Its central characters are the sports doctor and jazz drumming Lothario Andrzej and a gamine Clara Bow lookalike, who calls herself Pelagia. They meet thanks to the luckless machinations of a friend who originally wanted the girl, and head back to the man’s flat after she has intentionally missed her last train. There, in a wonderful 35 minute central scene that is erotic, tense, humorous and teasing and whose characters are amused, abashed, defiant, coquettish, competitive and companionable by turns, they pen an agreement about their meeting and the first steps of their apparent romance. They have gone past ‘boy meets girl’ and ‘first kiss’ (which they still haven’t shared) and have reached ‘illusions and bright conversation’. ‘Right,’ she says, adopting a mock serious voice, ‘before lying down we need to discuss the dilemmas of our time.’ ‘Really?’ says he. ‘What’s next?’ ‘It’s time to go to bed if you don’t mind,’ she responds, ‘sofa bed’ says he, ‘all modifications are possible,’ says she. And so they continue, playing out their measured game of not–quite romance, not knowing whether they are serious or not, their moves and conversation all the more charged for the promise of the assumed intimacy which they may or may not take up. It is as if they have already seduced each other, know each other’s moves and how to outwit them.
‘Older people say that we, young people, only see and listen to ourselves. It’s possible. But how could we be any different? Our generation has no illusions,’ says Pelagia (in the part of their game that requires serious talk). ‘It’s obvious to us that we know nothing of the world we live in,’ she says, and removes her necklace. ‘It’s the reason for our anxiety,’ she continues, ‘we know we’re lost and lonely’. She asks Andrzej what he cares about. ‘Comfortable shoes, good cigarettes, good socks,’ he replies.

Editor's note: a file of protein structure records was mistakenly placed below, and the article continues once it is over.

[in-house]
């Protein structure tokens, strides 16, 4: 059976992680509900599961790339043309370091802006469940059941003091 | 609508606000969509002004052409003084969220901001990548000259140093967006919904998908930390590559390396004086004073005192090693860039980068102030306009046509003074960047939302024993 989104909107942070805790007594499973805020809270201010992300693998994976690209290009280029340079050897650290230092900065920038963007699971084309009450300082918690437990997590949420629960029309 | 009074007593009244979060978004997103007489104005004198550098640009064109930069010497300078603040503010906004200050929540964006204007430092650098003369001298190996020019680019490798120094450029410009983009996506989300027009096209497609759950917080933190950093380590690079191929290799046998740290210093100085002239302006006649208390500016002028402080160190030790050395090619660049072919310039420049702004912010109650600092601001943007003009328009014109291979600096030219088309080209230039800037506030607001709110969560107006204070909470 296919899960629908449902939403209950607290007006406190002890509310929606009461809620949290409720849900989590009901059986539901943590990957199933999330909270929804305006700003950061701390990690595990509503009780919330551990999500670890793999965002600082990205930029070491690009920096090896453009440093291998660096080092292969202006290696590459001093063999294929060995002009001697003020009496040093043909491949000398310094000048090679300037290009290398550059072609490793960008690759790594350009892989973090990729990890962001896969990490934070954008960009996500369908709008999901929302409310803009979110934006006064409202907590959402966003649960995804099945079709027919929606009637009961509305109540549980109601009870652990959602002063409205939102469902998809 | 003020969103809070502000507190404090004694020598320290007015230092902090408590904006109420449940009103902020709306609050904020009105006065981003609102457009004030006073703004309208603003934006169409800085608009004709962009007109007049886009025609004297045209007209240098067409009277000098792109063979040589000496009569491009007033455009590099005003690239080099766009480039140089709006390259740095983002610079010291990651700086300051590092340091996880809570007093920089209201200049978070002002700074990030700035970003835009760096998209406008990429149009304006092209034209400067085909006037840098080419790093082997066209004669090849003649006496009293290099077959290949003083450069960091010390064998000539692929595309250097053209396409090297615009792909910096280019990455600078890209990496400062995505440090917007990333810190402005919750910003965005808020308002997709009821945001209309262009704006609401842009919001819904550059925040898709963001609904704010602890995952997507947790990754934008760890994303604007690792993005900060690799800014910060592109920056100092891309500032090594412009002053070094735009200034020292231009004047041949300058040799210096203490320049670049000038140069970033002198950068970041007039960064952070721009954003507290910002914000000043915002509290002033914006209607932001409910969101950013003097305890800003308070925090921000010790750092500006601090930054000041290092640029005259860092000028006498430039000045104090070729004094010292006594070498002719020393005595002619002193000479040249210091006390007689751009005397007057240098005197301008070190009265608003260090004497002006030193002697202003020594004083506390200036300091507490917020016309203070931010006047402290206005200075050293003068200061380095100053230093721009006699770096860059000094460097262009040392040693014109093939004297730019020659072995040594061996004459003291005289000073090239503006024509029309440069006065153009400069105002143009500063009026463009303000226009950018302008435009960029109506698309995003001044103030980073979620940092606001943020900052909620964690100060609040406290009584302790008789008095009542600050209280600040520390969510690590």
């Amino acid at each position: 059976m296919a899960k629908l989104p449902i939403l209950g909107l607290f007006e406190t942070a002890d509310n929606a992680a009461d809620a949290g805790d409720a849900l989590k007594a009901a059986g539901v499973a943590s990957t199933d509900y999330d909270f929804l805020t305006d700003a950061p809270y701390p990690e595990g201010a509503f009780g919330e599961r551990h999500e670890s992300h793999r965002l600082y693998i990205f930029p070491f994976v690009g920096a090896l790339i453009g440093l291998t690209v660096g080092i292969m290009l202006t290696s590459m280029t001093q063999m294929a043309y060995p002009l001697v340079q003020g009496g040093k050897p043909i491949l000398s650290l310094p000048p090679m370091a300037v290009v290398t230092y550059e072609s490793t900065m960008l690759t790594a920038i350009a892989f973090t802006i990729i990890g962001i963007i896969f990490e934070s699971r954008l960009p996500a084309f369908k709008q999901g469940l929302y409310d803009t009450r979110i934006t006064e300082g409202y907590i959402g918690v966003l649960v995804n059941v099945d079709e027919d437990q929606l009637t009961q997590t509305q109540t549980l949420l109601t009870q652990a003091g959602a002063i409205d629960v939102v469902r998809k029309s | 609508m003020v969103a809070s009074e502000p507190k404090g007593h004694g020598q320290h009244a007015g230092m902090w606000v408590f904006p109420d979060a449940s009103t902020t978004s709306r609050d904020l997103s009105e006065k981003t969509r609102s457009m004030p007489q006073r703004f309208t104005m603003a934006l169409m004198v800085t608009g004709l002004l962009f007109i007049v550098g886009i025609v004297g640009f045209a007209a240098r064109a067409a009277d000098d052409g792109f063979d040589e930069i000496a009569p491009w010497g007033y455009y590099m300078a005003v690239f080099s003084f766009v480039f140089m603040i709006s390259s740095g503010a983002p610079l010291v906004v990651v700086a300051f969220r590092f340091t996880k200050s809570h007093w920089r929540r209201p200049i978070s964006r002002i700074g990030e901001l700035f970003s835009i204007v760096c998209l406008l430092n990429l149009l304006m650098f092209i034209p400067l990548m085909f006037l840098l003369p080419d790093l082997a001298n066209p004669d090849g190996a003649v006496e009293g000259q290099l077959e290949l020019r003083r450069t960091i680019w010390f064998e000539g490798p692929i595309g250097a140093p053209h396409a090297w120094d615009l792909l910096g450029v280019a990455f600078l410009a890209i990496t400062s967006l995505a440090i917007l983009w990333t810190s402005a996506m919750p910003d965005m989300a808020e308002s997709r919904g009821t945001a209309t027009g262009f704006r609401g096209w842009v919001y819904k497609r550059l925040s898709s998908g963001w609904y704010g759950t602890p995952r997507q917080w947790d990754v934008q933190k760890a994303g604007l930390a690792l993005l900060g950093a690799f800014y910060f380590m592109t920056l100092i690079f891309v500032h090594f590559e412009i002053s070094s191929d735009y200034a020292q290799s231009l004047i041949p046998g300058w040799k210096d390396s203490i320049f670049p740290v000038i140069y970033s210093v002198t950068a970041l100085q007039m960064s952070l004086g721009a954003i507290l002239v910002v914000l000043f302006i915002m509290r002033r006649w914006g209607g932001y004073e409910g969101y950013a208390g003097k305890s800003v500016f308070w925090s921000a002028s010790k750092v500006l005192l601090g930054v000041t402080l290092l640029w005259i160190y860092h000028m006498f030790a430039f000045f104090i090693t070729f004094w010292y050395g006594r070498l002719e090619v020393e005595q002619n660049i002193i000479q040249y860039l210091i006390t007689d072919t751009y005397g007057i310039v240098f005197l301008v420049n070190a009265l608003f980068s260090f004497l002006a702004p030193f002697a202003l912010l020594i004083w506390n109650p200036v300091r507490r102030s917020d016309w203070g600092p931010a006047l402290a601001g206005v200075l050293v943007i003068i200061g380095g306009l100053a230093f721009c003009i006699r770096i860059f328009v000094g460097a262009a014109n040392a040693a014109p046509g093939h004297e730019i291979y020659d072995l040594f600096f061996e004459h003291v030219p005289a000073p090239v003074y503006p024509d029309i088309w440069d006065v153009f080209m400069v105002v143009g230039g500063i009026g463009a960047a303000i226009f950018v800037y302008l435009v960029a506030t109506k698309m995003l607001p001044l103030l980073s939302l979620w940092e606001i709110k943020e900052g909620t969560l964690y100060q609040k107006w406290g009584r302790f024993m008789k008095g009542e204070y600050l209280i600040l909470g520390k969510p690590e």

Unsurprisingly, the film did not go down well. Reaction from the Party was, as Wajda tells it, along the lines of, ‘if these young people are our future then we are doomed’; while the church took a look at the film, considered a response and declared that, ‘if these young people are our future, then we are doomed’, deploring the ‘depraved values of an immoral generation’ who seemingly had no checks upon their impulsive capriciousness.
Wajda tells an amusing story about how far the feelers of censorship crawled across his film. In the opening scene, Andrzej turns on the tape player on the floor of his flat with his big toe. ‘It’s a disgrace,’ cried the censor, ‘it shows both contempt towards technology and to the labour of the worker who created it.’ That scene somehow stayed in, but everything else whose removal was requested had to go – including the original ending more’s the pity. After his film sat on the shelf for a year, Wajda was asked by the Minister of Cinematography – and if ever an official title gives us pause it should be that – to give his film a happy ending, in which Pelagia goes back to the flat to presumably wake a sleeping Andrzej. It doesn’t take too much imagination to strip that away and give it the real ending, the required one too, in which Pelagia skips down the stairs and out into the Warsaw morning, leaving the man she has left asleep, the two of them marked in some way by the encounter, perhaps to wonder in years to come what happened to the other; still sure of the strength of their armour but also feeling it a little closer to the skin than it was before their night together.